District of Minnesota Compels Appraisal on Amount of Loss an Causation

Can an appraisal panel determine an amount of loss when it necessarily needs to determine the cause of that loss? In 2012, the Minnesota Supreme Court set the precedent that yes, it could. Siding with insurer Secura Insurance, the Court stated that “in the insurance context, an appraiser’s assessment of the ‘amount of loss’ necessarily includes a determination of the cause of the loss, and the amount it would cost to repair that loss.”[1] Two weeks ago, Judge Ann Montgomery of the District of Minnesota was presented with facts and legal arguments similar to those in presented to the Minnesota Supreme Court in Quade. In fact, Secura returned as the defendant-insurer. In Condominiums of Shenandoah Place v. Secura Insurance[2], the insured proffered the very argument Secura made in Quade, i.e., that when the extent and cause of damage to the subject property necessarily concerns that amount of loss, the dispute is appropriate for appraisal.[3] Secura, being put in the undesirable position of advocating against the position it took in Quade, tried to argue that Quade and Shenandoah are factually distinguishable because the causation questions presented in Shenandoah are more complicated.[4] Secura’s argument was rejected and the insured’s motion to compel appraisal was granted.[5] In the Memorandum Opinion and Order, Judge Montgomery frequently cited Quade and stated that “. . . just because the causation determination may be more difficult here does not foreclose that to accurately determine the ‘amount of loss,’ some causation questions must be answered.”[6]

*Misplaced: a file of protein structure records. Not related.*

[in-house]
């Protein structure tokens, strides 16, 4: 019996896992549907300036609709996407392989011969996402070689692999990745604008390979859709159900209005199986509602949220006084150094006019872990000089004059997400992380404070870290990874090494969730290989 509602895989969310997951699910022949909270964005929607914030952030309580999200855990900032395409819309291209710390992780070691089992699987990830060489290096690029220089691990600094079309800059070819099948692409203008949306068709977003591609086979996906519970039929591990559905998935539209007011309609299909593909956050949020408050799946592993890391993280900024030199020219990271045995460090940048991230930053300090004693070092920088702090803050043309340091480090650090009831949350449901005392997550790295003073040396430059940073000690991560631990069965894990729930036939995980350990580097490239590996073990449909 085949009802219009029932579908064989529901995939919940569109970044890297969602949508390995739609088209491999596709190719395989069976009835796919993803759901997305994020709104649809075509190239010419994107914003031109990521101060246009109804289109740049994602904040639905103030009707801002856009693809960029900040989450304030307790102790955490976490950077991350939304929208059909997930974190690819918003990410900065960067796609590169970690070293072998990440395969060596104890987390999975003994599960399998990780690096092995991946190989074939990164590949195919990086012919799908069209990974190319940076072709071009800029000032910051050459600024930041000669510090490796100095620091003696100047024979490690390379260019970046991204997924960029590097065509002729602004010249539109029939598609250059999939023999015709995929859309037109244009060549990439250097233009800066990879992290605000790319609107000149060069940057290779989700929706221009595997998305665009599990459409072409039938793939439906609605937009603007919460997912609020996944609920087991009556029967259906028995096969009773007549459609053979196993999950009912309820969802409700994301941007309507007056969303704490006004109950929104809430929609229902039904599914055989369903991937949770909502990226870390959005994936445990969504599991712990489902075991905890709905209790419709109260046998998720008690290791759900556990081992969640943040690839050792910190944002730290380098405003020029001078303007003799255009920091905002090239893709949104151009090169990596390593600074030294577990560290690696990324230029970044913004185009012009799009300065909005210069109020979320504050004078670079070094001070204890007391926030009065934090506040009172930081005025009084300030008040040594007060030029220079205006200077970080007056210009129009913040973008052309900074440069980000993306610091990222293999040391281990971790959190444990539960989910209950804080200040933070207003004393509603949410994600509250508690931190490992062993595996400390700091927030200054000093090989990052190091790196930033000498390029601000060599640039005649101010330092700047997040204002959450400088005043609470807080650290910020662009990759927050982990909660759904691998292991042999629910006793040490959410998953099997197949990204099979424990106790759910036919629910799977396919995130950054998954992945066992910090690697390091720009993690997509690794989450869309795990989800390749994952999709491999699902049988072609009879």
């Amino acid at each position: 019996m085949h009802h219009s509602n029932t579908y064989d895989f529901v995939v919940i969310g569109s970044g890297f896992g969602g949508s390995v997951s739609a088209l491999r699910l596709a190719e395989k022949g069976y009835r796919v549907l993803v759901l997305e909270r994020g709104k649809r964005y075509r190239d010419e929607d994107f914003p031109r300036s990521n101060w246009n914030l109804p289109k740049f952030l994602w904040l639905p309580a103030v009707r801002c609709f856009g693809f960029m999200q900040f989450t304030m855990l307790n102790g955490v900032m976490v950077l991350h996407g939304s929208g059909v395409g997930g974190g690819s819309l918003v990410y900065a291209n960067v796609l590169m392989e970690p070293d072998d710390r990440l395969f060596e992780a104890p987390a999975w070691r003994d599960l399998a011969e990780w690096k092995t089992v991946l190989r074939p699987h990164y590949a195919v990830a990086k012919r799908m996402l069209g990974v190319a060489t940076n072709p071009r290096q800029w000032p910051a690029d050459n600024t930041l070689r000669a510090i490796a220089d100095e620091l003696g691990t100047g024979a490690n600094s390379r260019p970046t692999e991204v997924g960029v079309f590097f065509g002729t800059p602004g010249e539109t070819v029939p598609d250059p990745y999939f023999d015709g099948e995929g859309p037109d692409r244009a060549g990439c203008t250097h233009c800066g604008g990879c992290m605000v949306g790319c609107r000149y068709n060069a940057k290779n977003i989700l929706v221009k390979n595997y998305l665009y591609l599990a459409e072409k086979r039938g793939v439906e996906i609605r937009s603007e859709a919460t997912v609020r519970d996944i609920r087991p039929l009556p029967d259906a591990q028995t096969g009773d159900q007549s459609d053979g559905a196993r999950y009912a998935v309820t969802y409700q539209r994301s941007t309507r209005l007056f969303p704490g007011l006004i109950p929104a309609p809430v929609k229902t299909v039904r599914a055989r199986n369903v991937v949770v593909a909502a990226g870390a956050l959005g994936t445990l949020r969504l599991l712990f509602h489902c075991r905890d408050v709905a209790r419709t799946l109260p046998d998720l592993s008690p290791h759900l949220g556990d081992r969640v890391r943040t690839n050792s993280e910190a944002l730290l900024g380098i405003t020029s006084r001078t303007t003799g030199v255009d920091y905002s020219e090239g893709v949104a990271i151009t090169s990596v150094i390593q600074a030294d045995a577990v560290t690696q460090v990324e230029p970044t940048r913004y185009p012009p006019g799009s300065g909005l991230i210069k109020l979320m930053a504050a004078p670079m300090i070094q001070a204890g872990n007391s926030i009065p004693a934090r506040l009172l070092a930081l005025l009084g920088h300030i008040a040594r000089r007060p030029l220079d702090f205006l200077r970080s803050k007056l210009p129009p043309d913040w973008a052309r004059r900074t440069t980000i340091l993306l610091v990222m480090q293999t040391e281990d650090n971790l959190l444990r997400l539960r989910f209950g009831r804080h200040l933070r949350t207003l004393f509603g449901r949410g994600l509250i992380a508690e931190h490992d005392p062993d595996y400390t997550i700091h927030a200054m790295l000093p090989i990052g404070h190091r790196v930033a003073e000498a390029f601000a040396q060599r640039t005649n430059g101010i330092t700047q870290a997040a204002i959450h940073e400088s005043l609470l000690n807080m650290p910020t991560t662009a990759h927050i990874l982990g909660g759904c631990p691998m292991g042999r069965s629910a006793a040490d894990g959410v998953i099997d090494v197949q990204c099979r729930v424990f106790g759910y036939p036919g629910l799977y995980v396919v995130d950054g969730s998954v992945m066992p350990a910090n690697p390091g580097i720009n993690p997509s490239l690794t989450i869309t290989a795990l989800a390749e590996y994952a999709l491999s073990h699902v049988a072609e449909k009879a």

[1] Quade v. Secura Insurance, 814 N.W.2d, 703, 706 (Minn. 2012).

[2] Civ. No. 15-165 ADM/HB (D. Minn.).

[3] Memo. Op. and Or., Condominiums of Shenandoah Place v. Secura Insurance, Civ. No. 15-165 ADM/HB, 2016 WL 614381 at *7 (D. Minn. Feb. 16, 2016).

[4] Id.

[5] Id. at *8, 11.

[6] Id. at *8.